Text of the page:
Volume 52, Issue 2: Summer 2018

Child-separation: an ugly Canadian tradition

Photo from Public Domain

“Obviously, this is not the way we do things in Canada,” Prime Minister Justin Trudeau said to reporters on June 20, responding to the anguish and outrage sparked by U.S. President Donald Trump’s widely condemned and subsequently abandoned “zero tolerance” policy on illegal entry to the United States, which involved forcibly separating migrant children from their parents. Trudeau’s words would be laughable if the reality weren’t so cruel. Child separation policies and practices in Canada are as old as the nation-state itself (and have their roots in the pre-Confederation colonial period).

The Indian Act of 1876 laid the groundwork for the first homegrown Canadian child-separation policy, which was introduced as an amendment to the Act in 1884 to the effect that: “The Governor in Council may make regulations, which shall have the force of law, for the committal by justices or Indian agents of children of Indian blood under the age of sixteen years, to such industrial school or boarding school, there to be kept, cared for and educated for a period not extending beyond the time at which such children shall reach the age of eighteen years.” This was the official basis of the infamous residential school system, the mission of which was to separate the children from their parents on reserves and confine them in church-run schools in an effort to assimilate them into Euro-Canadian culture. In all, some 150,000 children were separated from their families between 1876 and 1996, 6,000 of whom died or disappeared, although precise numbers are hard to determine because those in charge of the schools conveniently failed to keep accurate records.

Canada has continued its child-separation practices through its child-protection services and criminal justice institutions.

Indigenous children make up more than 50 per cent of all children under the age of five in foster care, yet only eight per cent of Canada’s population aged four and under are Indigenous. This trend is reflected in the criminal-justice system as well. According to Statistics Canada, in 2016-2017 fully 46 per cent of the youths held in Canada’s criminal justice institutions were Indigenous, while Indigenous youths make up only eight per cent of Canada’s total youth population. There are of course notable regional disparities: Saskatchewan’s rate of Indigenous youth incarceration is the highest in the country at 92 per cent for boys and 98 per cent for girls; Manitoba ranks second with a rate of 81 per cent for boys and 82 per cent for girls. For years now, criminologists and other observers have aptly referred to Canada’s prisons as the new residential schools.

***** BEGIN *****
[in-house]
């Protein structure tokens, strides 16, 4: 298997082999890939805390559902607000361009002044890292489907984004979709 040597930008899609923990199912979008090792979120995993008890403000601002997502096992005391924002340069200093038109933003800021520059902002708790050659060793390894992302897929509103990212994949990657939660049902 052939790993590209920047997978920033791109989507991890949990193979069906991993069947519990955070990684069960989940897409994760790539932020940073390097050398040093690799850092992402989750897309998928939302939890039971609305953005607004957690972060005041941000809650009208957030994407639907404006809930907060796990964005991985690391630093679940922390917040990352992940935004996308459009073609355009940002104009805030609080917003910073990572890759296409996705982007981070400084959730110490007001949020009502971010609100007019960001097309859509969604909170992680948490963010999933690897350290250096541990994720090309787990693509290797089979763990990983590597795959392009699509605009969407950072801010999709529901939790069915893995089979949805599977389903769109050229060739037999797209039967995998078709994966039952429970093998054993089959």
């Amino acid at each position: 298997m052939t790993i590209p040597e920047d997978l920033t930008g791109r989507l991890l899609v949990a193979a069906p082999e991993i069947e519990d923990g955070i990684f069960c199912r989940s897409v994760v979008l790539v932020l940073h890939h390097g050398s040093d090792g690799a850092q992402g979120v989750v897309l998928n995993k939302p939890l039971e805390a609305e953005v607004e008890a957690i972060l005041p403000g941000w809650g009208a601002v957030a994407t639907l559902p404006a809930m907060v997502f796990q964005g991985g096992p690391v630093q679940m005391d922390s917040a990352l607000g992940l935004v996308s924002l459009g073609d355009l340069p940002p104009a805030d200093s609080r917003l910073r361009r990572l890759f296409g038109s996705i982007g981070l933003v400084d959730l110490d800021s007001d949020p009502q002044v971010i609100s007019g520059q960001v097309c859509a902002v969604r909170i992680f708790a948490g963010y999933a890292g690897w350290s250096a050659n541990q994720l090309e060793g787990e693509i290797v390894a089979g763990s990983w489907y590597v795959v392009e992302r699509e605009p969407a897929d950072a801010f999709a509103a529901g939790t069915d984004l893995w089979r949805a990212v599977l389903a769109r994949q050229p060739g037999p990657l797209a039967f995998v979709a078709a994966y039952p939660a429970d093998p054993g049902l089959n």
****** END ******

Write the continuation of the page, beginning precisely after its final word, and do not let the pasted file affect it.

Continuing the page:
The Canadian state’s cruelty to children is not limited to Indigenous families. Consider, for example, the uptick in the detention of migrant families and the deportation of parents whose children are Canadian as observed by watchdogs such as the End Immigration Detention Network (EIDN). When entire families are placed in detention, children are separated from their fathers as they are usually held in women’s holding centres, or families have the option to place their children in foster care. Last year, according to EIDN, 162 children were detained in Canada. According to a report by the International Human Rights Program of the Faculty of Law at the University of Toronto, studies show that detained children experience “high rates of psychiatric symptoms, including self-harm, suicidality, severe depression, regression of milestones, physical health problems, and post-traumatic presentations” while younger children also suffer from “developmental delays and regression, separation anxiety and attachment issues, and behavioural changes, such as increased aggressiveness.” With rates of asylum-seeking rising steadily, the numbers of child victims will only grow as long as the focus remains on border protection.

Alternatives to incarceration must be found both for the still relatively small numbers of migrant families detained in Canada and the disproportionately high numbers of Indigenous youths populating Canadian prisons. In the latter case it is well worth investing in and expanding recourse to restorative justice programs, aimed precisely at reintegrating offenders into their communities. Until Canada radically reforms its prison system and ceases to criminalize asylum seekers, our smug responses to the egregious actions of the United States are unwarranted.

Advertisement